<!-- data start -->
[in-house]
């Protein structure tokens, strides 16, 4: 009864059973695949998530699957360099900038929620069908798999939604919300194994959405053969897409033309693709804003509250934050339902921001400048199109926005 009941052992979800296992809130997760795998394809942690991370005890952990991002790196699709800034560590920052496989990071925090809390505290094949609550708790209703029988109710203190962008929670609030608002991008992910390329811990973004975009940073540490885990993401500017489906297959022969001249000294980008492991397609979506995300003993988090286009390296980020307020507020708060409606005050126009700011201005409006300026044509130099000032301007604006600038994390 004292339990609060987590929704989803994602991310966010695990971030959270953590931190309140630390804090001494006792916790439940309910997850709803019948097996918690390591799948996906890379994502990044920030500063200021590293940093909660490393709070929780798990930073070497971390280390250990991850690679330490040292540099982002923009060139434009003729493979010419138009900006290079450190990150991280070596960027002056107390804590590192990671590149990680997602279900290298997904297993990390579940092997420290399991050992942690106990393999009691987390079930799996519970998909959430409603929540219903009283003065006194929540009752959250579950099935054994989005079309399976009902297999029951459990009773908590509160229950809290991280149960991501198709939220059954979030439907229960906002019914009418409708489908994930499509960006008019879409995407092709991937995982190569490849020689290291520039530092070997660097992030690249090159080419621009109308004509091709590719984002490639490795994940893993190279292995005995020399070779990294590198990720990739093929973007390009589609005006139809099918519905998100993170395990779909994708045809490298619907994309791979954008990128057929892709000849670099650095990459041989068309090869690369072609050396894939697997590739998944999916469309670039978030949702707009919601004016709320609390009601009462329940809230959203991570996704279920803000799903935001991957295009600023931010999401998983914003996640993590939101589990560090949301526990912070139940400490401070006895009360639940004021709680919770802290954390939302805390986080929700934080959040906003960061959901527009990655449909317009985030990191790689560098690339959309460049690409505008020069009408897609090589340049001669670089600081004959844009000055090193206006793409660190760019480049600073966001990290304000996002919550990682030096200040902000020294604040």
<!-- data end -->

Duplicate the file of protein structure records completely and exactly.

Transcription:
[in-house]
């Protein structure tokens, strides 16, 4: 009864059973695949998530699957360099900038929620069908798999939604919300194994959405053969897409033309693709804003509250934050339902921001400048199109926005 009941052992979800296992809130997760795998394809942690991370005890952990991002790196699709800034560590920052496989990071925090809390505290094949609550708790209703029988109710203190962008929670609030608002991008992910390329811990973004975009940073540490885990993401500017489906297959022969001249000294980008492991397609979506995300003993988090286009390296980020307020507020708060409606005050126009700011201005409006300026044509130099000032301007604006600038994390 004292339990609060987590929704989803994602991310966010695990971030959270953590931190309140630390804090001494006792916790439940309910997850709803019948097996918690390591799948996906890379994502990044920030500063200021590293940093909660490393709070929780798990930073070497971390280390250990991850690679330490040292540099982002923009060139434009003729493979010419138009900006290079450190990150991280070596960027002056107390804590590192990671590149990680997602279900290298997904297993990390579940092997420290399991050992942690106990393999009691987390079930799996519970998909959430409603929540219903009283003065006194929540009752959250579950099935054994989005079309399976009902297999029951459990009773908590509160229950809290991280149960991501198709939220059954979030439907229960906002019914009418409708489908994930499509960006008019879409995407092709991937995982190569490849020689290291520039530092070997660097992030690249090159080419621009109308004509091709590719984002490639490795994940893993190279292995005995020399070779990294590198990720990739093929973007390009589609005006139809099918519905998100993170395990779909994708045809490298619907994309791979954008990128057929892709000849670099650095990459041989068309090869690369072609050396894939697997590739998944999916469309670039978030949702707009919601004016709320609390009601009462329940809230959203991570996704279920803000799903935001991957295009600023931010999401998983914003996640993590939101589990560090949301526990912070139940400490401070006895009360639940004021709680919770802290954390939302805390986080929700934080959040906003960061959901527009990655449909317009985030990191790689560098690339959309460049690409505008020069009408897609090589340049001669670089600081004959844009000055090193206006793409660190760019480049600073966001990290304000996002919550990682030096200040902000020294604040």